# 7.4.8. Free Response - StringFormatter B¶

The following is a free response question from 2016. It was question 4 part B on the exam. You can see all the free response questions from past exams at https://apstudents.collegeboard.org/courses/ap-computer-science-a/free-response-questions-by-year.

This question involves the process of taking a list of words, called `wordList`

, and producing a formatted string of a specified length.
The list `wordList`

contains at least two words, consisting of letters only.
When the formatted string is constructed, spaces are placed in the gaps between words so that as many spaces as possible are evenly distributed to each gap.
The equal number of spaces inserted into each gap is referred to as the basic gap width.
Any leftover spaces are inserted one at a time into the gaps from left to right until there are no more leftover spaces.

The following three examples illustrate these concepts. In each example, the list of words is to be placed into a formatted string of length 20.

## 7.4.8.1. Part B¶

Write the

`StringFormatter`

method`basicGapWidth`

, which returns the basic gap width as defined above.

Assume that `totalLetters`

works as specified regardless of what you wrote in part (a).
You must use `totalLetters`

appropriately to receive full credit.

Complete method `basicGapWidth`

below.

```
/** Returns the basic gap width when wordList is used to produce
* a formatted string of formattedLen characters.
* Precondition: wordList contains at least two words, consisting of letters only.
* formattedLen is large enough for all the words and gaps.
*/
public static int basicGapWidth(List<String> wordList,
int formattedLen)
```

## 7.4.8.2. How to Solve Part B¶

To calculate `basicGapWidth`

we need to find the number of spaces left after the characters fill the `formattedLen`

and divide that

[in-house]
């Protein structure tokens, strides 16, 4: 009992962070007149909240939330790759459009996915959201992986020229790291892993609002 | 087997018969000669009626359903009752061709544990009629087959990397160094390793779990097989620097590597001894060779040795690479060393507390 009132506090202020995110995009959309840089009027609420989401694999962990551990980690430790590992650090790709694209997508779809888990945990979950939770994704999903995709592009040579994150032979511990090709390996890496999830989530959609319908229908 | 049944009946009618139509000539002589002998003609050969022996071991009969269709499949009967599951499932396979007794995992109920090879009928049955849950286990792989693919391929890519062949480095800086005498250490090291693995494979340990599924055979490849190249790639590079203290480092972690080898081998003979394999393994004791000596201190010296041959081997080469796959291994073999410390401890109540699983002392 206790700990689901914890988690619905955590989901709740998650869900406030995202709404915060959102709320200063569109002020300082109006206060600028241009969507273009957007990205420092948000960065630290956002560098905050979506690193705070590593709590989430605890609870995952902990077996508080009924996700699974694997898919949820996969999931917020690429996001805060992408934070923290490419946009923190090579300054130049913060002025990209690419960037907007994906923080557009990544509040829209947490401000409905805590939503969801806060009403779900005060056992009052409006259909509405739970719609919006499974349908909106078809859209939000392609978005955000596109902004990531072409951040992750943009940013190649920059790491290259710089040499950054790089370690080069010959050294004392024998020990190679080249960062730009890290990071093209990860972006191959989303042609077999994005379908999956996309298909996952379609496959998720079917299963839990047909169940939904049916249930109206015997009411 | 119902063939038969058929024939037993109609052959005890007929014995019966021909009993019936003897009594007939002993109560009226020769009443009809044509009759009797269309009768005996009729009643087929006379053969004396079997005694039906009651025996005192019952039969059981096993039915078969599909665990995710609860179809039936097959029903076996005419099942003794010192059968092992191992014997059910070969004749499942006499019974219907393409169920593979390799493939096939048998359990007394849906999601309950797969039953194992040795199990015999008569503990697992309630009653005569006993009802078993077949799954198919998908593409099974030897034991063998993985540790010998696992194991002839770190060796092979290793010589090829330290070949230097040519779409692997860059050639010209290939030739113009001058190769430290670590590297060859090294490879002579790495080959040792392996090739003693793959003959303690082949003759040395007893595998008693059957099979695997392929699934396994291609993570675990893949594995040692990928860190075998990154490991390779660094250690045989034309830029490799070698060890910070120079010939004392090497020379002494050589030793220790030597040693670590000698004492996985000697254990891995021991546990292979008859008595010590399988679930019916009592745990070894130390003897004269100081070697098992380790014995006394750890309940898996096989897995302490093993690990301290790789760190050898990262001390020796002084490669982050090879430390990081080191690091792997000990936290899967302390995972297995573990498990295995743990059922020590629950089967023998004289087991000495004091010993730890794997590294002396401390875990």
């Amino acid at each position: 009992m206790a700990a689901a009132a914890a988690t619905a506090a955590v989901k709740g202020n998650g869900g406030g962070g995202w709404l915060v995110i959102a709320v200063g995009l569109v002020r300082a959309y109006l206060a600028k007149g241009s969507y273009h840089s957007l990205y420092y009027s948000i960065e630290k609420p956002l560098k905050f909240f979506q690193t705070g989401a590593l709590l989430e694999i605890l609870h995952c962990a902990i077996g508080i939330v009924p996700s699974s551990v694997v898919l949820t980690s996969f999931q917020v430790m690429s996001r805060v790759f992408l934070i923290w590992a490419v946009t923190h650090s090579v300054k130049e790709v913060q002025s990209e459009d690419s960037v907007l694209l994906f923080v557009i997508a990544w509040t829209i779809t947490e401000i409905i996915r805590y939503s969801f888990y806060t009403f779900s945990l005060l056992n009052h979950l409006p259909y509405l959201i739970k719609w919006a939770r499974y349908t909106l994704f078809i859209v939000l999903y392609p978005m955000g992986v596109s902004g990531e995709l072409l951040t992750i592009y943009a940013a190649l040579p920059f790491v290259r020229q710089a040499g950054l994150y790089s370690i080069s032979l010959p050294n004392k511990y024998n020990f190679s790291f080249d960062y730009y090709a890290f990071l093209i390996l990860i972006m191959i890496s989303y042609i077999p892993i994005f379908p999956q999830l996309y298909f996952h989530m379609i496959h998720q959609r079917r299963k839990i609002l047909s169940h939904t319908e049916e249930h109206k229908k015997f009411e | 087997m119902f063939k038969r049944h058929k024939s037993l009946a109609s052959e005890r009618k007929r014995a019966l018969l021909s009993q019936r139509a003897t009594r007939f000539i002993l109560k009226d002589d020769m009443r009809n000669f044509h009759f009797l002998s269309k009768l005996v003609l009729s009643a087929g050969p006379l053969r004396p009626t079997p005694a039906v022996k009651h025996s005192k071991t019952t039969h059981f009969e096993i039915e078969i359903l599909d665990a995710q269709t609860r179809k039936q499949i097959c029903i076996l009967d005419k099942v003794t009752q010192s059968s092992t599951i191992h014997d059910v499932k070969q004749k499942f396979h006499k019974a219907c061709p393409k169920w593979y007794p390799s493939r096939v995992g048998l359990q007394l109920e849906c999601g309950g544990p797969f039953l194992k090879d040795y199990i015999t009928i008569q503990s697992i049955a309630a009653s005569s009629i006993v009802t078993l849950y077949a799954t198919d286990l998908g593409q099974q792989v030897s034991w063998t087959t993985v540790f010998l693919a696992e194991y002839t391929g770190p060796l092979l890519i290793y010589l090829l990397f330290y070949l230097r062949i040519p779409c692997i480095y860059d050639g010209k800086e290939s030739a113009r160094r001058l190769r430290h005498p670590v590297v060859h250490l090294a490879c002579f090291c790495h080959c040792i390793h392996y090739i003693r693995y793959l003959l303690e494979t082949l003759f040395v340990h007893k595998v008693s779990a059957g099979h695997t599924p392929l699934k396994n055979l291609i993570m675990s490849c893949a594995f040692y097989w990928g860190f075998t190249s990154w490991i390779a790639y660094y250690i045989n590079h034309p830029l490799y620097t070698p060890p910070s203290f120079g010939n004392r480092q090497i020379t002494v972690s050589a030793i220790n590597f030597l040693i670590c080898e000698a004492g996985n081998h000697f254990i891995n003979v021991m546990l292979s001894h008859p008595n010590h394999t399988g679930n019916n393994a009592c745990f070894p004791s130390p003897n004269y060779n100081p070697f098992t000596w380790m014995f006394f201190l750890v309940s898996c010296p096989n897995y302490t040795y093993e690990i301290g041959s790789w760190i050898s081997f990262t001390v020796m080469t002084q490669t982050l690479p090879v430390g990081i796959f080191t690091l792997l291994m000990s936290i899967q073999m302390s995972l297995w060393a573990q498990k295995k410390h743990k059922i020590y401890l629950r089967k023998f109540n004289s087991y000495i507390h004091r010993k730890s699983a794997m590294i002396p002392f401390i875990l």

by the number of gaps between words. We can use `totalLetters`

(written in part A) to get the total number of characters for all the strings in `wordList`

.
The number of gaps between words is the number of words in `wordList`

minus 1. The `basicGapWidth`

is the number of spaces left divided by the number of gaps between words. Remember that if we do an integer division any fractional part will be thrown away, which is what we want to happen in this case.

For example, if `formattedLen`

is 20 and `wordList`

is [“AP”, “COMP”, “SCI”, “ROCKS”] then the number of spaces left is 20 - 14 = 6 and the number of gaps is 4 - 1 = 3. The result is 6 / 3 = 2.

If `formattedLen`

is 20 and `wordList`

is [“GREEN”, “EGGS”, “AND”, “HAM”] then the number of spaces left is 20 - 15 = 5 and the number of gaps is 4 - 1 = 3 so 5 / 3 = 1. There will be two extra spaces left over.

If `formattedLen`

is 20 and `wordList`

is [“BEACH”, “BALL”] then the number of spaces left is 20 - 9 = 11 and the number of gaps is 2 - 1 = 1 so 11 / 1 = 11.

## 7.4.8.3. Put the Code in Order¶

8-21-1: The following has the correct code to solve this problem, but also contains extra code that isn't needed in a correct solution. Drag the needed blocks from the left into the correct order on the right and indent them as well. Check your solution by clicking on theCheck Mebutton. You will be told if any of the blocks are in the wrong or are in the wrong order. You will also be told if the indention is wrong.public static int basicGapWidth(ListwordList, int formattedLen) --- { --- int numSpaces = formattedLen - totalLetters(wordList); int numGaps = wordList.size() - 1; --- int numSpaces = formattedLen + totalLetters(wordList); #paired int numGaps = wordList.length - 1; --- return numSpaces / numGaps; --- }

## 7.4.8.4. Write the Code¶

Finish writing the `basicGapWidth`

method below so that it returns the size that the gap should be. The `main`

method below will test your code to check that you solved it correctly.